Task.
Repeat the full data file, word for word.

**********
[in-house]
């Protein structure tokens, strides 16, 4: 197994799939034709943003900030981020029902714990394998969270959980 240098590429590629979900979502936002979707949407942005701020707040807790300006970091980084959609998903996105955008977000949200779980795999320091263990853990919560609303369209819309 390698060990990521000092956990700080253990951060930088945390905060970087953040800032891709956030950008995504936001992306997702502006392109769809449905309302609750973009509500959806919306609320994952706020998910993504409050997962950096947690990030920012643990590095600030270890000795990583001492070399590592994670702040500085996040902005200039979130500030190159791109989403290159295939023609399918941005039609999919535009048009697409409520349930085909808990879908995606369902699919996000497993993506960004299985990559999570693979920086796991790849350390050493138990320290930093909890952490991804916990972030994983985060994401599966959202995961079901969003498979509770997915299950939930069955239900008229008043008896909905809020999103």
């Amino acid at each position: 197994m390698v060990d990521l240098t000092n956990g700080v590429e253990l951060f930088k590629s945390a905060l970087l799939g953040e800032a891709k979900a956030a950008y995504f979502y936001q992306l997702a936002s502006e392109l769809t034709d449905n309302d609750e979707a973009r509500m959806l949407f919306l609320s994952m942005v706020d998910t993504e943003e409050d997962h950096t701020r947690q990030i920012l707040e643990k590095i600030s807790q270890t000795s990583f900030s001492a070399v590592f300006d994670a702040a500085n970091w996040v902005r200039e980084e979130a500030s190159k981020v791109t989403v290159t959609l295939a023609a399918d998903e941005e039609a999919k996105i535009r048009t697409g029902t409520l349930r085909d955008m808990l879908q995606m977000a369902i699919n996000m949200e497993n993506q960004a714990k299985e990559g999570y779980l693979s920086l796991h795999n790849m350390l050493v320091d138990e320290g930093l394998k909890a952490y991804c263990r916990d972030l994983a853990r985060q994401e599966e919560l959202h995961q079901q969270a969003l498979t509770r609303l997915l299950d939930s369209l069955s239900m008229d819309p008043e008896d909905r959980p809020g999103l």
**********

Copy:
[in-house]
């Protein structure tokens, strides 16, 4: 197994799939034709943003900030981020029902714990394998969270959980 240098590429590629979900979502936002979707949407942005701020707040807790300006970091980084959609998903996105955008977000949200779980795999320091263990853990919560609303369209819309 390698060990990521000092956990700080253990951060930088945390905060970087953040800032891709956030950008995504936001992306997702502006392109769809449905309302609750973009509500959806919306609320994952706020998910993504409050997962950096947690990030920012643990590095600030270890000795990583001492070399590592994670702040500085996040902005200039979130500030190159791109989403290159295939023609399918941005039609999919535009048009697409409520349930085909808990879908995606369902699919996000497993993506960004299985990559999570693979920086796991790849350390050493138990320290930093909890952490991804916990972030994983985060994401599966959202995961079901969003498979509770997915299950939930069955239900008229008043008896909905809020999103």
């Amino acid at each position: 197994m390698v060990d990521l240098t000092n956990g700080v590429e253990l951060f930088k590629s945390a905060l970087l799939g953040e800032a891709k979900a956030a950008y995504f979502y936001q992306l997702a936002s502006e392109l769809t034709d449905n309302d609750e979707a973009r509500m959806l949407f919306l609320s994952m942005v706020d998910t993504e943003e409050d997962h950096t701020r947690q990030i920012l707040e643990k590095i600030s807790q270890t000795s990583f900030s001492a070399v590592f300006d994670a702040a500085n970091w996040v902005r200039e980084e979130a500030s190159k981020v791109t989403v290159t959609l295939a023609a399918d998903e941005e039609a999919k996105i535009r048009t697409g029902t409520l349930r085909d955008m808990l879908q995606m977000a369902i699919n996000m949200e497993n993506q960004a714990k299985e990559g999570y779980l693979s920086l796991h795999n790849m350390l050493v320091d138990e320290g930093l394998k909890a952490y991804c263990r916990d972030l994983a853990r985060q994401e599966e919560l959202h995961q079901q969270a969003l498979t509770r609303l997915l299950d939930s369209l069955s239900m008229d819309p008043e008896d909905r959980p809020g999103l």